Outlander, his heroes 

and their religions:    


Highlanders and Indians,   

a common destiny  


"They cannot be enemies since they are like us, they are hunters and mountain people, why shouldn't they see what we see?"


Jamie in Book 5.

These ancestral societies, very well organized, are two cultures geographically so distant and yet, it is the bad luck of the history of both that will bring them together.


On either side of the Ocean, at first glance, we discover two peoples of fabulous warriors dressed in what we might call folk.




They have a laird or a leader whom they respect, honor and listen to.

Kilt , tartan for some;  feathers and war paints for others. 

They live in clans or tribes . The land is a common good and all are part

They have very similar traditions, rituals (1), and customs . Here are just a few examples among many.


The wedding :  

The Kahnuen'kehakas (Iroquois) have a conception of marriage that resembles traditions in the Highlands:


• For the Iroquois, it is the parents who organize everything according to the affinities observed when they were children. They cannot marry someone from certain other tribes. 

• In the Highlands, people get married within the same clan except to form alliances.


Justice and cruelty  


• The Iroquois torture and burn their enemies alive ... 

• “Jacob the Red” Chief of the Mackenzie clan has a reputation for being very cruel to his enemies. (torture and expeditious justice)

They have an elaborate craftsmanship: fabrics, jewelry ...  

Here is a sentence that echoes our discoveries after reading the Path of Tears lived by the people of the Cherokees. 

And this magnificent painting by Robert Griffing aroused many curiosities in us. 


So we found some answers ... 

You will undoubtedly find others.


So here we are on the trail of the Highlanders and their Indian cousins: two mountain peoples.

Preparation for combat had its own custom in the 

Highlands .   The sword dance .      

Robert Griffing shows a soldier from the 42nd Highland Regiment within the walls of Fort Ticonderoga. According to clan tradition, if a dancer touched the swords under their feet during the dance, it would herald the end of the battle. A bagpipe player provides the music. An Iroquois warrior watches, awaiting the results.


An amused and approving smile is on the face of a tribal leader as he marks the time with his drum.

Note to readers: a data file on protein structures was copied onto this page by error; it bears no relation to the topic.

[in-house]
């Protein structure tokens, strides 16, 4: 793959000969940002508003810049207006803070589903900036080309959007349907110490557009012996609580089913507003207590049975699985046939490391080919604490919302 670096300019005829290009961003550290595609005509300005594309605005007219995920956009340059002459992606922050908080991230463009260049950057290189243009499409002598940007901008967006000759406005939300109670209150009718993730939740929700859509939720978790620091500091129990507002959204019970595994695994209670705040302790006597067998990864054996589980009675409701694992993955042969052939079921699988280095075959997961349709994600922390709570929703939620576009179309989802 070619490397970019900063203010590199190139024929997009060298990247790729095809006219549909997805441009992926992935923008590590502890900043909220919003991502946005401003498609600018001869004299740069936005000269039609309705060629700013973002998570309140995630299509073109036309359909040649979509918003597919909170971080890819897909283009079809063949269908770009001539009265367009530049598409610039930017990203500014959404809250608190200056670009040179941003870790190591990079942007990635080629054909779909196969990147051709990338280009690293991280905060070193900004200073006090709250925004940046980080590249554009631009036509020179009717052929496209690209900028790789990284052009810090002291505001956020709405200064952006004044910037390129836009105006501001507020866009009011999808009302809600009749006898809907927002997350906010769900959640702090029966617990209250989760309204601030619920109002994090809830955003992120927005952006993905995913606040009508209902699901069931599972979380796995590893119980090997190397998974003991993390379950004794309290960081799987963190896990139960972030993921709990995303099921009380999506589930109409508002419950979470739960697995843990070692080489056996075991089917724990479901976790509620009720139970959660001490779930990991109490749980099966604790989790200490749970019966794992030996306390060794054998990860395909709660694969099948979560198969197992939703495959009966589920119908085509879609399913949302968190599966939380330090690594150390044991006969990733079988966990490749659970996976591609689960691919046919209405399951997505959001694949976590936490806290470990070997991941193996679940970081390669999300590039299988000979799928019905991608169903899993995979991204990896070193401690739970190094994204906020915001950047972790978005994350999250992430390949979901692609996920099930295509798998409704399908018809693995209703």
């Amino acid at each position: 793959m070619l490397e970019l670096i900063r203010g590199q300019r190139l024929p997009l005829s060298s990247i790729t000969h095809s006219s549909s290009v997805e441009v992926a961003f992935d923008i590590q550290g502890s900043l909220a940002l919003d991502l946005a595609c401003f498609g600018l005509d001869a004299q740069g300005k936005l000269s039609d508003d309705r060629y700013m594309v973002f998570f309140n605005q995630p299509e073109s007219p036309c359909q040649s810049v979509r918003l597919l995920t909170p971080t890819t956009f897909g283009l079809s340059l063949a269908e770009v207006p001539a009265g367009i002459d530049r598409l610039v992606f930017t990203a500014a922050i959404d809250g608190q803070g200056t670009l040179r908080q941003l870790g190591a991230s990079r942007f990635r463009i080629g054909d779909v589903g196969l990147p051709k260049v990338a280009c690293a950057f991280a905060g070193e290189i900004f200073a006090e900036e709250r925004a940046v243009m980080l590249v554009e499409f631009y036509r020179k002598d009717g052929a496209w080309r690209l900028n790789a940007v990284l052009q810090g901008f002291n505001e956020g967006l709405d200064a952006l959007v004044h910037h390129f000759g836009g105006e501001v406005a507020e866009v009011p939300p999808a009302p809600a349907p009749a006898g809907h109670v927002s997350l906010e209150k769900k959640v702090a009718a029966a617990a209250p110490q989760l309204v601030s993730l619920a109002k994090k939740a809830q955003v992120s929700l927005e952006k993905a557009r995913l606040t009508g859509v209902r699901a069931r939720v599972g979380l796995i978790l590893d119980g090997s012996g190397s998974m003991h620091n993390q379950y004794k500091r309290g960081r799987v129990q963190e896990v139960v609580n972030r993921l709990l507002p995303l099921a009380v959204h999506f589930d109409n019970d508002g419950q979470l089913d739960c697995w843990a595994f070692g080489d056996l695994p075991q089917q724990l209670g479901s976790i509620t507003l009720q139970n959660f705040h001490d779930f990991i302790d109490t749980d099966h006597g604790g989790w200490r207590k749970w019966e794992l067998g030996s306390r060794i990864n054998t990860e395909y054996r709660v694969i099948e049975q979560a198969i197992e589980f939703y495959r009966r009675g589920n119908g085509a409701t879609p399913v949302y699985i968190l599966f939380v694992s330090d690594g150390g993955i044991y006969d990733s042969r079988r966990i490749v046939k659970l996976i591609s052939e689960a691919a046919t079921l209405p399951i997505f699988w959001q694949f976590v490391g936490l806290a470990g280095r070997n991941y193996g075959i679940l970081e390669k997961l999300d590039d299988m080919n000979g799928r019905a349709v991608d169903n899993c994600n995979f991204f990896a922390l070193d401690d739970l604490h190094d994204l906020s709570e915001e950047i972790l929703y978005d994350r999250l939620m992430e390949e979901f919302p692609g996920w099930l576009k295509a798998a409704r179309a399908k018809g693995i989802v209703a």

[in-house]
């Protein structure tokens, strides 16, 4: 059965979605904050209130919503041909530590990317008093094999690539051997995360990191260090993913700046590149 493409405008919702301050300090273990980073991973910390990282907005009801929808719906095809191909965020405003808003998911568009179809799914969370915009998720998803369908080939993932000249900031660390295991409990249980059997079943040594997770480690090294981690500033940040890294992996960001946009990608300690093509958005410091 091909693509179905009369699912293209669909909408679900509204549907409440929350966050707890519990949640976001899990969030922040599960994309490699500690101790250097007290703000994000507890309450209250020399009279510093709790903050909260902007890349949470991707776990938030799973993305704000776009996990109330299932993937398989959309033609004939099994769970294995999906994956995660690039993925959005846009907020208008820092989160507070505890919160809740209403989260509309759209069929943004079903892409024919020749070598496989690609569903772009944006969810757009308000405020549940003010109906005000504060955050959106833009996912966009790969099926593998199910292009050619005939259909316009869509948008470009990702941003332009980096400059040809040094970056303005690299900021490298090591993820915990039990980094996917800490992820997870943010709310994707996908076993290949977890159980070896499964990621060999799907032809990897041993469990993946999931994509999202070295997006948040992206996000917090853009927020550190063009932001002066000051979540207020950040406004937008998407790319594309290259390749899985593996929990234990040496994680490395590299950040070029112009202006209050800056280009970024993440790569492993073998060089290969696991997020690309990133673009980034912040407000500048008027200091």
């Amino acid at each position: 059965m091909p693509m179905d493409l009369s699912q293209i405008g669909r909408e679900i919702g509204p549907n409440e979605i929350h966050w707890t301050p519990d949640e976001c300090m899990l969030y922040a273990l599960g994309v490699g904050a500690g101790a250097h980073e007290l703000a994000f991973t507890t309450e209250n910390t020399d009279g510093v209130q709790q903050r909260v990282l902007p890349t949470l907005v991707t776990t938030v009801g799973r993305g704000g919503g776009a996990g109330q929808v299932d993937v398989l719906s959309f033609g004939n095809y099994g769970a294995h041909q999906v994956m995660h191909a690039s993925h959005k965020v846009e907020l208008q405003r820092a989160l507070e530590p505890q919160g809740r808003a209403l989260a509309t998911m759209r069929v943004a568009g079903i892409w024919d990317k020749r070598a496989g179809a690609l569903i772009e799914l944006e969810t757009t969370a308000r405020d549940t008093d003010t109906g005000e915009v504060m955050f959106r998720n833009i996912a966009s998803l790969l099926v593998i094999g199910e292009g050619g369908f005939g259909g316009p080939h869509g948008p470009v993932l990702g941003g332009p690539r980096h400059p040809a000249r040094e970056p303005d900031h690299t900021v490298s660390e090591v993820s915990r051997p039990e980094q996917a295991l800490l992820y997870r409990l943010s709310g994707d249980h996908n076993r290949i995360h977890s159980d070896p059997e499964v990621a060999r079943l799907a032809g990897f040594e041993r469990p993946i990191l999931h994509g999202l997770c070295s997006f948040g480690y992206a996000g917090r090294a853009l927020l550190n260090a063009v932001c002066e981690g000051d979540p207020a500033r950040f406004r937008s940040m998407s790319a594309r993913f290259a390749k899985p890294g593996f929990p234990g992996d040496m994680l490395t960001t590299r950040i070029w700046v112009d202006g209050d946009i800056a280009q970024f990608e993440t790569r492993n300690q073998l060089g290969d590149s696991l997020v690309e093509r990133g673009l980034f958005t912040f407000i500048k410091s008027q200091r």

The Indians had their war paintings, songs and dances….  

They have ancestral legends and pagan beliefs


The two peoplesmaintain the same superstitions (2)


The Scots play Shinty . 


The Indians play the game ofLacrosse betwenn villages. 


But they also settle their differences with this game.

And we can go further in the comparison.  


Their history has many other points in common historically.  


The English authorities have always negotiated with the Amerindians their military assistance.


And if the English have had some success, it is in part because of the presence of the Highlanders that the Indians saw as their fellows in whom they found themselves.


Highlanders and Indians suffered from the dictatorship of the British and Americans.


They will live the relentlessness to destroy their culture.


Ban on tartan… Europeanisation of Indians…


Spoliation… .Genocide…. Racism …. Deportation… words that resonate in their history.


While the Cherokees lived on the Trail of Tears, many Highlanders lived in the Highlands Clearances and were expelled from their homelands so that English owners could raise sheep. They emigrated to the New World in North Carolina and became closely associated with Native American culture. Some got married in local tribes.


The famous law of matriarchy granted tribal membership to children born to a Cherokee mother.

One of them was Alexander MacGillivray, a wise 18th century chef.


Her mother was a Creek Princess, while her father was from Scotland.


In 1790, he led a delegation of 28 chiefs to New York where they signed, with President George Washington, a treaty which ceded all disputed territories to the Indians.

John Ross , (1790-1866), the heroic leader of the Long Trail of Tears, and of whom we have already spoken in the North Carolina Indian file, had a Highlander father and a Cherokee mother.

Text: Françoise Rochet  

Illustration: Gratianne Garcia  


Cultural ties between Scots and American Indians are not limited to historical events.

 There is a huge identity with the environment and respect for nature . 


Another correlation between the two groups is their feeling about the land . 

The Gaelic concept of ownership is just as strong as it is elsewhere, says poet MacNeacail. 

But property is not seen as an individual thing.

In Gaelic, you cannot say: "I own the earth" but "The earth is with me".

And the Indians say "I belong to the land".


MacNeacail also sees similarities between the two companies through their language which was only written very late in both cases. 

Both languages ​​are rich in images because of the oral tradition. 

Both nations made good use of their written language in their respective battles against the occupiers. The press and the newspapers were a formidable weapon. 

And even today, Cherokees and Scots teach their own language to children.


This brings us to another point of comparison: the importance of educating and educating  children.  

The Scots have always been keen to train their youth, since the Renaissance. 

Their universities are famous and they had one of the first medical schools in Edinburgh. To be multilingual, to study Latin and Greek authors, to be successful in mathematics, these were the objectives of the little Scots before the collapse of Culloden. And such, it was after.


 The contribution of the Scots to modern civilization is out of all proportion to the size of their country: while Scotland represents only 10% of the British population, it has seen the birth of more than 20% of the great researchers, philosophers, engineers and inventors from Great Britain.

We owe them the logarithms, the second law of thermodynamics and the laws of electrodynamics. They are the ones who revolutionized the steam engine, invented asphalt, waterproof canvas, telephone, television and radar.